The ‘elites’ weren’t very smart in general, but 250,000 years worth of honing and fixing and improving proved long enough for them to figure this all out. I should hope so—otherwise I don’t know how they ever learned to breath. Think if humanity was given 250,000 years to enslave a population, it would be so done long ago. I’m pretty sure, although the hybrids insisted on themselves being the ones to make policy, and them only, most of the improvements were from their human flunkies that they grudging allowed to be implemented.

So the rest of the pain is from being re-connection to the higher self and unconscious mind. Think of your foot asleep, and waking it up. Blocked emotions are quite painful to experience. It’s like your regular emotions on steroids.

It makes them get concentrated and while that’d be fine if it was happiness, it’s all the negative ones that are repressed like grief, anger, fear, and then the flow to be back in touch with you higher self hurts because you feel all the pain of loosing that connection to begin with. Kinda like the sun in your eyes coming out of the theater, at an emotional level.

Which is why most deprogrammed folks tend to jump right back into another cult, aka ‘being reborn’ or what ever. It stops all that pain again, but for the same unhealthy reason. 😦

There’s always something to learn. Somehow folks are going to have to find their own way out—-even interventions are still failing if they just jump back into another more socially acceptable cult like a drinker switching to caffeine and cigarettes.

And I’m thinking it’s a bit less painful if they are ready to walk away on their own, even as recovering lost memories and all their repressed emotions is when you’re ready. Although, maybe it’s easier because they are preparing themselves to endure the pain versus it hurting less, knowing they’re coming. It’s definitely helps to know ahead of time.


A good counselor—not really an oxymoron…

Obviously, with a double masters in system counseling,  I have very definite view on what good counseling is. If you’ve been in therapy with the same one for years and feel a little better, hate to say it but they’ve just been milking you.

A truly good therapist is very determined to work themselves out of a job. If you don’t feel noticeably better after a month or two, move on.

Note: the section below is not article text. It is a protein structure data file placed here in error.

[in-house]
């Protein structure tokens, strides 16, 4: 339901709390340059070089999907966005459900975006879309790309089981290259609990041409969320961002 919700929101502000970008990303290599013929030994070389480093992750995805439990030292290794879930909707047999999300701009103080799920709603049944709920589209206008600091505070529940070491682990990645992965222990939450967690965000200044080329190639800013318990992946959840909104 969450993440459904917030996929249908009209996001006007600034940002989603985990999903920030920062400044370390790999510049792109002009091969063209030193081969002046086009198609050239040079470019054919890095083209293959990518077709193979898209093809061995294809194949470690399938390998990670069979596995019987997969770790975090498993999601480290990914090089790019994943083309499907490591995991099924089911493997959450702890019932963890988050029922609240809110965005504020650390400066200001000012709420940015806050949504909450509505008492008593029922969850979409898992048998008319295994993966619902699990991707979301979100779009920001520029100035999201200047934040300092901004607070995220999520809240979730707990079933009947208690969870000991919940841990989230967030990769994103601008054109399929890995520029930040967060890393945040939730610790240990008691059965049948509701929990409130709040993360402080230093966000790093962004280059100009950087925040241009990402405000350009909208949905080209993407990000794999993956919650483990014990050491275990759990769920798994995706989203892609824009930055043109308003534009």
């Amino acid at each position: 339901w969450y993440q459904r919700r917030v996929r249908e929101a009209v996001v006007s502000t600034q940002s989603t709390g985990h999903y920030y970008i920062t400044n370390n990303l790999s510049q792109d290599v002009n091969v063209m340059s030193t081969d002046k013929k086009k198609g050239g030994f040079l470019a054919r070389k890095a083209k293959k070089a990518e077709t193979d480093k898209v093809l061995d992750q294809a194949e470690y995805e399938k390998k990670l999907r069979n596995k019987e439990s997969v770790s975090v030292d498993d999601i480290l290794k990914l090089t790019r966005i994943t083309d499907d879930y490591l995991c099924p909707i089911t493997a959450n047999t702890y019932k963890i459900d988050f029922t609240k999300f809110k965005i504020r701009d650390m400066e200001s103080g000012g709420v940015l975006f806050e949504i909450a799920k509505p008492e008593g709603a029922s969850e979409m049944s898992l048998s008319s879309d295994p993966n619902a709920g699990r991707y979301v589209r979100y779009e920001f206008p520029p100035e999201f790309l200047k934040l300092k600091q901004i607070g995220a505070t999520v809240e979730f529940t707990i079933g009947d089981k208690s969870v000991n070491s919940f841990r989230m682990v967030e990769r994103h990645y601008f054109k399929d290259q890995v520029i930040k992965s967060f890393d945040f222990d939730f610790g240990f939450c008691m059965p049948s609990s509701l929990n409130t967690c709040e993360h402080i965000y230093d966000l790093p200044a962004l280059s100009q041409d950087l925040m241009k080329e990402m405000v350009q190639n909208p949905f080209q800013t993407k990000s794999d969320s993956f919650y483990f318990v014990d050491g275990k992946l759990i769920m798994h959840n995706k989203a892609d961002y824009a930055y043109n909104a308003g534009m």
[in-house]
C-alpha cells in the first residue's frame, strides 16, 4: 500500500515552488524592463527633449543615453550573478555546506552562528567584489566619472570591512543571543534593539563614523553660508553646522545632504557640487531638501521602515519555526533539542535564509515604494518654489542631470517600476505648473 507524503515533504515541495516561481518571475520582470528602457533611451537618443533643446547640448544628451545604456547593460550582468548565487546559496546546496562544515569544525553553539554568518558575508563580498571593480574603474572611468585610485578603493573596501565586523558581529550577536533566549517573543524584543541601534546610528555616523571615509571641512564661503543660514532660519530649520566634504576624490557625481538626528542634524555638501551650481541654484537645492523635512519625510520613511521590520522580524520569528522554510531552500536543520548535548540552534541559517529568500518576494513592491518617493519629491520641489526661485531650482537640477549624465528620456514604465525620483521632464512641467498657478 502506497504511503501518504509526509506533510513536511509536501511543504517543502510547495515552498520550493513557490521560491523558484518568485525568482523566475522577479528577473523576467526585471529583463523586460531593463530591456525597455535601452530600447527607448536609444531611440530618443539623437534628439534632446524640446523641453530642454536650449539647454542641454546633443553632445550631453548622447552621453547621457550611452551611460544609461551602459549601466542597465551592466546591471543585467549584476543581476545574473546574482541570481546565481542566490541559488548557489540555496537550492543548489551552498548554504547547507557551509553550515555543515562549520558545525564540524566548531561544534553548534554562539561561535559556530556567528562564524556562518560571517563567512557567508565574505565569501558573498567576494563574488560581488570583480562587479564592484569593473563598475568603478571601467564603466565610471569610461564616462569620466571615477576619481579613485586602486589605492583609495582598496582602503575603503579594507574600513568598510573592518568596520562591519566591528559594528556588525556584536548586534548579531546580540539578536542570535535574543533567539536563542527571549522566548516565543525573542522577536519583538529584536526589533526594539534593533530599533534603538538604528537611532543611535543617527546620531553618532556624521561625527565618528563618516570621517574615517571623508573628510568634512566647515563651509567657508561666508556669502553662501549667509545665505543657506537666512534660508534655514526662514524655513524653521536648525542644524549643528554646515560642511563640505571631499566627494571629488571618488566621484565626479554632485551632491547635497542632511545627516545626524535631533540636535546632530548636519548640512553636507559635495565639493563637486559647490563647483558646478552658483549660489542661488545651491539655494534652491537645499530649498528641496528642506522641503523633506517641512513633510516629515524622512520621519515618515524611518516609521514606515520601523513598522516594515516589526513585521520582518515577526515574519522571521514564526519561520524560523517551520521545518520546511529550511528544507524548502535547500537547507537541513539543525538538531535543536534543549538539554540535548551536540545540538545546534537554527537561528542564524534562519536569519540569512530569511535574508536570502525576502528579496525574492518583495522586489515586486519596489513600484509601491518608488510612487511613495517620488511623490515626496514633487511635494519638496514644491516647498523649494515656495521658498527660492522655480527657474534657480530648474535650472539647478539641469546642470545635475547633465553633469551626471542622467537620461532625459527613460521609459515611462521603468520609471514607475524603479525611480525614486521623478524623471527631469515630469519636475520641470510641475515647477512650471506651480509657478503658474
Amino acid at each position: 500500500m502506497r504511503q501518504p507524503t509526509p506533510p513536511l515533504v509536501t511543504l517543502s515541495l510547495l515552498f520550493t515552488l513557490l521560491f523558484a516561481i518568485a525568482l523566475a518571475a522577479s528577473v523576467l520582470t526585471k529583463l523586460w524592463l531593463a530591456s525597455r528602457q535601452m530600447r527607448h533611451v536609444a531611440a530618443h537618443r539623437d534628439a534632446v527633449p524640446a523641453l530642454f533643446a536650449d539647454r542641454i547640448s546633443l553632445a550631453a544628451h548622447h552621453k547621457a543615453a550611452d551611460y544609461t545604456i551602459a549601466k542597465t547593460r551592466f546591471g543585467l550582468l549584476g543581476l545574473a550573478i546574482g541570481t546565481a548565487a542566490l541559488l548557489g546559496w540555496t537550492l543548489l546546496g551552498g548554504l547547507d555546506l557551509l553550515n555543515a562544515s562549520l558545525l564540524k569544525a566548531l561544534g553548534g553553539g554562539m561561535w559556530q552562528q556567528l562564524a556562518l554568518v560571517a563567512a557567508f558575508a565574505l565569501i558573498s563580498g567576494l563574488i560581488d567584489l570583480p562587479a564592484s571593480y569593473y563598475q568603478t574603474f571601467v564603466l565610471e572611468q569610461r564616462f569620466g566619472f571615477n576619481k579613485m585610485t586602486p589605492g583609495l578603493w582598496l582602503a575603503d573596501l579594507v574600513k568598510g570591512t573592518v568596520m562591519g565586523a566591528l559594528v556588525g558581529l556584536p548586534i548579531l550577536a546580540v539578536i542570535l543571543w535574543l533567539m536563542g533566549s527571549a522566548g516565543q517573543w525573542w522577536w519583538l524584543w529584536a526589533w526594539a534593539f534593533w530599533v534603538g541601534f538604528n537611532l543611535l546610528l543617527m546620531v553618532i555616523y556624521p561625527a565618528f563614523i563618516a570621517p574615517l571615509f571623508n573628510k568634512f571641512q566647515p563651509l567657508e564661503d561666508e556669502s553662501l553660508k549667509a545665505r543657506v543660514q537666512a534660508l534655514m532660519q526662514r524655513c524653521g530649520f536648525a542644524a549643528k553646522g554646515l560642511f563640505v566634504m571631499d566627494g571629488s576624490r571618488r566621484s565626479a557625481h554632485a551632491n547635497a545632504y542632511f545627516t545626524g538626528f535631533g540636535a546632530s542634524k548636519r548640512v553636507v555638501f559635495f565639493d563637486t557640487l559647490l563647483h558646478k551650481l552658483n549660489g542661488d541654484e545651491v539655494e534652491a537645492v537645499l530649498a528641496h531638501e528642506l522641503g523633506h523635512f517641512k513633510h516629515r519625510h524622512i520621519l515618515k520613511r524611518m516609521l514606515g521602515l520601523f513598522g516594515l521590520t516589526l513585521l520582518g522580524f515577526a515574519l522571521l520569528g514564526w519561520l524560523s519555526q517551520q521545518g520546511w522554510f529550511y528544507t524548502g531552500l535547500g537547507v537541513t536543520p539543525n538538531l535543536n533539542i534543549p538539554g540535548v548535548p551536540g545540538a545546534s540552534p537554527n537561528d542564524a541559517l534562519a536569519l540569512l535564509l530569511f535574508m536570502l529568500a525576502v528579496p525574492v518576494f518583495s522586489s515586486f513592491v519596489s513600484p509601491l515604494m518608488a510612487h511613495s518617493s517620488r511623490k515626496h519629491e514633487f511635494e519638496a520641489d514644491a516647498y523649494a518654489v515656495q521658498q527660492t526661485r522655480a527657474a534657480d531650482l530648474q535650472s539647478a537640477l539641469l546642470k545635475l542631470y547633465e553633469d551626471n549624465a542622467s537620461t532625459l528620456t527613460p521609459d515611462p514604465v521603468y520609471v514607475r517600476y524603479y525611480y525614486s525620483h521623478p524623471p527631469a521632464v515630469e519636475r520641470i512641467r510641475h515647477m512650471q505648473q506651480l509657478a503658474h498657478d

A good therapist, like any relationship, isn’t necessarily the first ‘girl/boy’ you meet. It may take 5 or 6 with a couple sessions each, but don’t stop until it’s obviously working.

My observation from being in the systems counseling field with a double masters in both the organization focus and then the family focus (both are just systems), what I see is most of the traditional ‘psychology’ and ‘psychiatry’ degrees are really lacking in tools that actually get you more emotionally healthy.

I did that kind of therapy for 10 years or so before I got my degrees and saw how so much of that approach is basically useless, from my perspective of things that actually do work now.

I also found EFT which is an amazing tool for any kind of healing but since I already had my degrees, I knew how to focus my tapping where as a more untrained person might not be able.

So I’d look for a counselor, maybe EFT but most often they don’t have any training in a school sense (although most of the traditional ‘training’ actually would probably get in the way any way) But you will surely get more help from them, than wasting your money on the average therapist.

I’d go with someone who’s degree was from a fairly new school or program at a school, which wasn’t a traditional style. Something more like mine.

I know the hybrids absolutely don’t want us healthy emotionally because we would be far harder to manipulate and control. So I’m certain, they’ve corrupted any school that they’ve discovered that teaches any program that actually helps with that.

But if the program itself was less than 10 or so year old at the time they got their degree, there’s a good chance the hybrids hadn’t found it yet. But of course, still use your brain and discernment. There are plenty of frauds and charlatans in this field as in any other field where there’s money to be made.

But also be aware, even if you do find a good one, your unconscious mind may try to drive you out of therapy–it doesn’t want to risk change for fear that how you are right now is why you survived your childhood, and it doesn’t want to risk changing anything for fear you’ll change the thing that allowed you to survive.

It doesn’t know your an adult now. And it doesn’t know what was a real threat and what wasn’t. It is usually reacting to things it perceived as a threat to a 2 or 3 year old child. So now, you may not think there was any threat, but you’re looking at it from your adult perspective. Not the very different view as a vulnerable small child, which may actually have some lasting impact of how you make decisions about what keeps your world safe albeit dysfunctionally now.

I’ve found tapping for just that aspect has helped me be more likely to not panic and run–and a good therapist will actually trigger that reaction faster. They will be asking the right questions to help dig out the interfering beliefs and the unconscious mind for sure gets very afraid of that. But even tapping for fear or whatever emotion will often alleviate the reactivity enough to stay and get the help you deserve.

Another approach is go to the therapist and get information about what they see as problem areas for you. Then, take those home and use them as starting points for tapping. At least to get you started. 🙂 Of course if you find some of the really icky things, like sexual abuse and stuff you might have had buried under there, it does help to process those sorts of things out loud with a supportive person, which a good therapist should be.

Anyway, using those strategies ought to help start you on your path. It hurts like lancing a boil–but it makes it heal faster and feel better. Usually the only way to make it heal really.